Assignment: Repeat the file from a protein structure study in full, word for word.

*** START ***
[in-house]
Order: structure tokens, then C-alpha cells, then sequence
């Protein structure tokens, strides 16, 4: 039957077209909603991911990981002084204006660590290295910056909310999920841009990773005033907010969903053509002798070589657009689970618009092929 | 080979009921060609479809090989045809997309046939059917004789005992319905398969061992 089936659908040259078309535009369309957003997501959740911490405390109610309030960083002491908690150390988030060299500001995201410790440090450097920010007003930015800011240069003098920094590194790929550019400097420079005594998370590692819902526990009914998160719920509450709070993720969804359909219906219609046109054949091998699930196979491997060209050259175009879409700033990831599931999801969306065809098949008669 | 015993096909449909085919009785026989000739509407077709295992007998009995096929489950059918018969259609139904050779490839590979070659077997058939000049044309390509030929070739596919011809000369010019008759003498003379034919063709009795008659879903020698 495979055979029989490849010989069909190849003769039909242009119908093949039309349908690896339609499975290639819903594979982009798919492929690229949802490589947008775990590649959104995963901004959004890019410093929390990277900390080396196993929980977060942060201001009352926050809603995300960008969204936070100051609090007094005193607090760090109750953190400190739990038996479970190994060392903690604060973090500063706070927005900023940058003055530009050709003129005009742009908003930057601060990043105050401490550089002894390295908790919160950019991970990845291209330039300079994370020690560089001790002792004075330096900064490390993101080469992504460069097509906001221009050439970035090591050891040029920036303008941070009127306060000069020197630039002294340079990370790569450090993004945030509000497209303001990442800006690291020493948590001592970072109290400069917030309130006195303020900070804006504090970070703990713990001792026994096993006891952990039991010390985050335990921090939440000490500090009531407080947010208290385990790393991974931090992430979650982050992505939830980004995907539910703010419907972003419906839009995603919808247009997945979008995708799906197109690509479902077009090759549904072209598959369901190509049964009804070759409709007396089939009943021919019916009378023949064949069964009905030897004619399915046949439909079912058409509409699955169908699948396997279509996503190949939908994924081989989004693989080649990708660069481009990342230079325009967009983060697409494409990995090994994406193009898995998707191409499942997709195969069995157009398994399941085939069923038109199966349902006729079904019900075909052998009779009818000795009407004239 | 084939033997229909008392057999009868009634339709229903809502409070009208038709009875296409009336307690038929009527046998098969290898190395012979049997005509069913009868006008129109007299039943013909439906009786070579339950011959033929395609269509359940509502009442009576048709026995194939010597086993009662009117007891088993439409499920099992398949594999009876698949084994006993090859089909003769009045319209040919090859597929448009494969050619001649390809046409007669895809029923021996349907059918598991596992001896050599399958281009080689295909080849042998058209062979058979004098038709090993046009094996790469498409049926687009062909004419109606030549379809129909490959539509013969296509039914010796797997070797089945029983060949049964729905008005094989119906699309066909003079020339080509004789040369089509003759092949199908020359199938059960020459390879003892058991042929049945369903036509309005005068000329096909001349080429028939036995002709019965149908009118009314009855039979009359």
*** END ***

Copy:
[in-house]
Order: structure tokens, then C-alpha cells, then sequence
């Protein structure tokens, strides 16, 4: 039957077209909603991911990981002084204006660590290295910056909310999920841009990773005033907010969903053509002798070589657009689970618009092929 | 080979009921060609479809090989045809997309046939059917004789005992319905398969061992 089936659908040259078309535009369309957003997501959740911490405390109610309030960083002491908690150390988030060299500001995201410790440090450097920010007003930015800011240069003098920094590194790929550019400097420079005594998370590692819902526990009914998160719920509450709070993720969804359909219906219609046109054949091998699930196979491997060209050259175009879409700033990831599931999801969306065809098949008669 | 015993096909449909085919009785026989000739509407077709295992007998009995096929489950059918018969259609139904050779490839590979070659077997058939000049044309390509030929070739596919011809000369010019008759003498003379034919063709009795008659879903020698 495979055979029989490849010989069909190849003769039909242009119908093949039309349908690896339609499975290639819903594979982009798919492929690229949802490589947008775990590649959104995963901004959004890019410093929390990277900390080396196993929980977060942060201001009352926050809603995300960008969204936070100051609090007094005193607090760090109750953190400190739990038996479970190994060392903690604060973090500063706070927005900023940058003055530009050709003129005009742009908003930057601060990043105050401490550089002894390295908790919160950019991970990845291209330039300079994370020690560089001790002792004075330096900064490390993101080469992504460069097509906001221009050439970035090591050891040029920036303008941070009127306060000069020197630039002294340079990370790569450090993004945030509000497209303001990442800006690291020493948590001592970072109290400069917030309130006195303020900070804006504090970070703990713990001792026994096993006891952990039991010390985050335990921090939440000490500090009531407080947010208290385990790393991974931090992430979650982050992505939830980004995907539910703010419907972003419906839009995603919808247009997945979008995708799906197109690509479902077009090759549904072209598959369901190509049964009804070759409709007396089939009943021919019916009378023949064949069964009905030897004619399915046949439909079912058409509409699955169908699948396997279509996503190949939908994924081989989004693989080649990708660069481009990342230079325009967009983060697409494409990995090994994406193009898995998707191409499942997709195969069995157009398994399941085939069923038109199966349902006729079904019900075909052998009779009818000795009407004239 | 084939033997229909008392057999009868009634339709229903809502409070009208038709009875296409009336307690038929009527046998098969290898190395012979049997005509069913009868006008129109007299039943013909439906009786070579339950011959033929395609269509359940509502009442009576048709026995194939010597086993009662009117007891088993439409499920099992398949594999009876698949084994006993090859089909003769009045319209040919090859597929448009494969050619001649390809046409007669895809029923021996349907059918598991596992001896050599399958281009080689295909080849042998058209062979058979004098038709090993046009094996790469498409049926687009062909004419109606030549379809129909490959539509013969296509039914010796797997070797089945029983060949049964729905008005094989119906699309066909003079020339080509004789040369089509003759092949199908020359199938059960020459390879003892058991042929049945369903036509309005005068000329096909001349080429028939036995002709019965149908009118009314009855039979009359």